Brett Arends’s ROI
Play U.S. stock rebound the cheaper way
Two modern economists are walking down the street, chatting away amicably, marveling at the perfect wisdom of the stock market. Then one of them looks down, stops, and holds out his hand to stop his companion.
“Look!” he says, pointing down.
The second economist follows his gesture. And there, on the sidewalk, he sees a giant pile of money.
The two gawp for a second. Then the first economist bends down to scoop up some of the cash, only to be stopped by his companion.
“Don’t bother,” he says.
“It’s not real.”
“What do you mean, it’s not real? I can see it right here with my own eyes.”
“It’s not real,” says the second economist, “and I can prove it. If the money were really there, don’t you think someone else would have already picked it up? What makes you think you are smarter than everyone else who has walked down this road before us? After all, the market is perfect!”
His companion thinks about this for a second. “Of course!” he says. “How foolish of me. You’re absolutely right!”
And so they walk on.
This old economists’ fable – it would be a stretch to call it a joke – is often told about modern “efficient market” economists, those who believe the market is perfect and no anomalies exist.
One wonders what they make of the situation right now.
It’s not just that the S&P 500
large company stock index is flirting with new highs in the midst of a major crisis.
It’s that small company, higher quality “value” stocks are trading at their biggest discount since the insanity of the dot-com bubble in 1999-2000.
For those who missed it: Anyone who swapped out of big tech growth stocks back then and bought “small cap value” stocks instead avoided the crash and doubled their money over the next six years, even while the blue chip index tanked.
Efficient market economists, like the pair walking down the street, will tell you that there is no such thing as found money or a free lunch. They insist that on the market, “the price is always right,” and every stock offers exactly the same risk-adjusted return as every other.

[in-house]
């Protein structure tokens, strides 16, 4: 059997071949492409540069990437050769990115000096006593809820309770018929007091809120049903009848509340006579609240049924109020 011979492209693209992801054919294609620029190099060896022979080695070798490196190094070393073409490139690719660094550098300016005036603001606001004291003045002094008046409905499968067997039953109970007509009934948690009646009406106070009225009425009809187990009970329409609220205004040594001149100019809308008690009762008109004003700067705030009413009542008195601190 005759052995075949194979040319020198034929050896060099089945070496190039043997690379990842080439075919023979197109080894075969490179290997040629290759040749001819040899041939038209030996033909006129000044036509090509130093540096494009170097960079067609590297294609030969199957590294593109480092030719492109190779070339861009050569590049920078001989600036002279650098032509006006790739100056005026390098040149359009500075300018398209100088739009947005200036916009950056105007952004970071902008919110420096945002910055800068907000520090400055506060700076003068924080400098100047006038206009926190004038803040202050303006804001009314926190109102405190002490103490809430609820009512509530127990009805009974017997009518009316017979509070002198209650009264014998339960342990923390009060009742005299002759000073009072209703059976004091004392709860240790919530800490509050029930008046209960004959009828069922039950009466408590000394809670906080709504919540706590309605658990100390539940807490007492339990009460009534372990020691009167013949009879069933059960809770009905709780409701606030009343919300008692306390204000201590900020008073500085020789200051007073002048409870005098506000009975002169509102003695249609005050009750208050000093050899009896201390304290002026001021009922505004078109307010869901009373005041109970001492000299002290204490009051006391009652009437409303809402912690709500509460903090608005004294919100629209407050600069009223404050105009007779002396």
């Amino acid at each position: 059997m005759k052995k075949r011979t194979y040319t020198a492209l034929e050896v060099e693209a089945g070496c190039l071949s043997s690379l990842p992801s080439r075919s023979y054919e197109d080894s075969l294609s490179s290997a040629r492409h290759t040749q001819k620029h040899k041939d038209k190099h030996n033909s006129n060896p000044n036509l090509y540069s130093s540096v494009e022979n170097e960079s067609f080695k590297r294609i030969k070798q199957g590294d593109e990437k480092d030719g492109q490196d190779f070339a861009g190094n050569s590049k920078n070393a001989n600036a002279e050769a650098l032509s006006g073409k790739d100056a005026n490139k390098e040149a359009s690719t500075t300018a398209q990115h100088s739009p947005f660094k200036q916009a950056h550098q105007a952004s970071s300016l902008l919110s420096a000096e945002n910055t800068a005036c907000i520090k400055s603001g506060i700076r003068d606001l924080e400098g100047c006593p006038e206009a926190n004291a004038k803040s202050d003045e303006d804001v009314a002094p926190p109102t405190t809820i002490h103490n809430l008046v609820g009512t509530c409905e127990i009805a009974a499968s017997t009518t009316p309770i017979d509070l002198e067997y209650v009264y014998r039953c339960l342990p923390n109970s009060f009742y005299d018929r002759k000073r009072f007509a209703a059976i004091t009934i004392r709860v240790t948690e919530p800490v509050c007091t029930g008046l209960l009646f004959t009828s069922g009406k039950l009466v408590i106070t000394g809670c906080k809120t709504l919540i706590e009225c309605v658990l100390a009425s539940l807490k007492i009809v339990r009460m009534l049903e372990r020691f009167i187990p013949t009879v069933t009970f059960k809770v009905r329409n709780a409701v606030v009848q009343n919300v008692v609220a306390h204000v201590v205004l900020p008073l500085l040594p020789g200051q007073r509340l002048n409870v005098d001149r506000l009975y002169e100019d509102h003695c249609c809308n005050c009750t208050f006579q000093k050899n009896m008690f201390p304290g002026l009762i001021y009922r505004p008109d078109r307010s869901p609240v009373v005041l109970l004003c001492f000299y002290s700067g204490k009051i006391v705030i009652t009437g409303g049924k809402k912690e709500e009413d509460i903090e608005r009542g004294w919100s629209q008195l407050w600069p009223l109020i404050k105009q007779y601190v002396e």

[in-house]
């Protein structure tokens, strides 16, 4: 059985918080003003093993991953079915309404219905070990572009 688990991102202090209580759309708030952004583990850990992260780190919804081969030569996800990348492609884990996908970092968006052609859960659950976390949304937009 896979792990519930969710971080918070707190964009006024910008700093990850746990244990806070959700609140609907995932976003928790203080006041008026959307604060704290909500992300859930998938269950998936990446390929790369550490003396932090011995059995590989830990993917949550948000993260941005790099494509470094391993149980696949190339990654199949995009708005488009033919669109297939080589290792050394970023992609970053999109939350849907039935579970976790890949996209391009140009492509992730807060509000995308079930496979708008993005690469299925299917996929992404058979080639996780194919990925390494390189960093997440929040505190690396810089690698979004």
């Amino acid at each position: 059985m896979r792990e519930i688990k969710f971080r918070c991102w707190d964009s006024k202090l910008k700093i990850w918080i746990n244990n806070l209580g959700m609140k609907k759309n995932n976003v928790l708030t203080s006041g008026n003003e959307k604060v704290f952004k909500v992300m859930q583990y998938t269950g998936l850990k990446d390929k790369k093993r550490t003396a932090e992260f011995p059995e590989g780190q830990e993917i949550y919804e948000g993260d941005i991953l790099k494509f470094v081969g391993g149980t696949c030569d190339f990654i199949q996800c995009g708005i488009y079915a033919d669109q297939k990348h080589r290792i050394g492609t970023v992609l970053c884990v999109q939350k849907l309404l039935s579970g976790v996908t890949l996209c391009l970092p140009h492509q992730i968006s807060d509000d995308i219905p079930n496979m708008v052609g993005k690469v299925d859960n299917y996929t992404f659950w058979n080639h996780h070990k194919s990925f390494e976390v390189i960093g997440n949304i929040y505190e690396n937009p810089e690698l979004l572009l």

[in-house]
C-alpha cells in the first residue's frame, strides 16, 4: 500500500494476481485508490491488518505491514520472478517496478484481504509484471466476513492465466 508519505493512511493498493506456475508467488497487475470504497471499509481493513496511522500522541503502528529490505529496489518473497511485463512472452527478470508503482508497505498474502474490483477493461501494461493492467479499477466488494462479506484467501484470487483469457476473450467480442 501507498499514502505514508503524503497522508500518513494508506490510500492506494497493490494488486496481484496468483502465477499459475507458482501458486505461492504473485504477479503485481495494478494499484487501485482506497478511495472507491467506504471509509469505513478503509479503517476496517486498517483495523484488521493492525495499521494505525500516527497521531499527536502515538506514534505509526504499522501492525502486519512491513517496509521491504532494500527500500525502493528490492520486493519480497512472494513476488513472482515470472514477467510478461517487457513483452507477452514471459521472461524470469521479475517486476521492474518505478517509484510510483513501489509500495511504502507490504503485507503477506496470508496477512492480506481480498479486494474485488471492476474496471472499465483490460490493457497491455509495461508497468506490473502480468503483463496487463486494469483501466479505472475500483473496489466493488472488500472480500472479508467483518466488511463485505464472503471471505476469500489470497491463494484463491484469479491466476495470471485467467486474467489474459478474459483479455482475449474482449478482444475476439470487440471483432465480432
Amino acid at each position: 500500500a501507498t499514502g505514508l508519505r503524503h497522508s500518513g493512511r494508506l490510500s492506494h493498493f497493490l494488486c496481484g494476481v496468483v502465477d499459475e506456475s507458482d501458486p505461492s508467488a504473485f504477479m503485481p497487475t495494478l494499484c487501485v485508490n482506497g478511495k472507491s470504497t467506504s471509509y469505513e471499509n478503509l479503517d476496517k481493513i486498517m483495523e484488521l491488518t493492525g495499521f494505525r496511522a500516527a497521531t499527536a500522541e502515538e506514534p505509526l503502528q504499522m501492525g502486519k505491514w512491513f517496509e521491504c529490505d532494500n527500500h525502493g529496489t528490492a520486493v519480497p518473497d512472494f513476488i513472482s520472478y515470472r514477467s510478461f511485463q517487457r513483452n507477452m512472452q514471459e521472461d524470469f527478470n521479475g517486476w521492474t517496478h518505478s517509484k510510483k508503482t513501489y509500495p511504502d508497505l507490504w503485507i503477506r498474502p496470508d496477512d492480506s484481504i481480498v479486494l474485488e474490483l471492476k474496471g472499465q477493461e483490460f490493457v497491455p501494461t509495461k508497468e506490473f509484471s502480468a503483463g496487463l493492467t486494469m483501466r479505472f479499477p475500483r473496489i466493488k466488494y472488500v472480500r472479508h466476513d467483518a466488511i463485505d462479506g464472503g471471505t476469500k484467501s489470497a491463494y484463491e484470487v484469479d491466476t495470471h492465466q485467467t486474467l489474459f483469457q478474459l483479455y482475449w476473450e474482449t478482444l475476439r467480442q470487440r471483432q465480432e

But it’s a puzzle.
If the S&P 500’s current boom makes sense, then the economy must, broadly speaking, be heading for an epic and sustained rebound from the crisis. But if that’s the case, then small-company stocks will join the party, sooner or later. Actually, as they’re cheaper they will presumably play catch up. On the other hand, if investors in small-company stocks are right to be cautious then it’s hard to see how the S&P 500 can justify levitating on its magic carpet all the way up there.
The good news is that we really don’t have to know.
Even the “efficient market” boys, like finance professor Kenneth French and Nobel laureate Eugene Fama, say that small company value stocks are better long-term investments than large company growth stocks, though they add (naturally) that they are also riskier.
Meanwhile analysts at investment manager AQR Capital calculated some years ago that small-company stocks have been a particularly stellar long-term investment if you managed to avoid low-quality companies with dubious financials.
In a nutshell: Buy high quality, small cap “value.”
And at the moment, such stocks are trading at an epic bargain compared with the S&P 500. And even more so compared with their mirror opposites on the market, “large cap growth” stocks (think, yes, the so-called FAANGs or FANMAGs or whatever we’re up to now – Facebook
and Google (“Alphabet”)
It’s tempting to retort: Well, if these small cap value stocks are such good investments, why are they so far behind the S&P 500? Which is another way of asking: If this really is a big pile of money on the street, why hasn’t anyone else picked it up?
And it’s not just about price. It’s also about dividends. When you factor those in, small cap value has crushed large cap growth stocks for most of the past 25 years. More up years. Fewer down years. And no long, miserable bear market where you lost about 80% of your money before making it back.
From the dot-com bubble, small cap value has quintupled your money. Even though today it’s way out of fashion.
It’s notable that J.P. Morgan runs the best-performing general U.S. small cap mutual fund of the past 10 years, according to Morningstar, and their chief small and mid cap stock strategist just told CNBC there are bargains galore in the field right now.
For those who want to take the bet and like a simple life, there’s a straightforward option. Choose a small cap fund that goes for “value” stocks. To screen out the lowest quality companies, find one that tracks the narrower, more selective S&P 600
small cap index instead of the broader, less discriminating Russell 2000
index. And, of course, keep an eye on your fees. Good examples include the SPDR S&P 600 Small Cap Value ETF
and the Vanguard Small-Cap 600 Value
exchange-traded funds, with expenses of just 0.15%.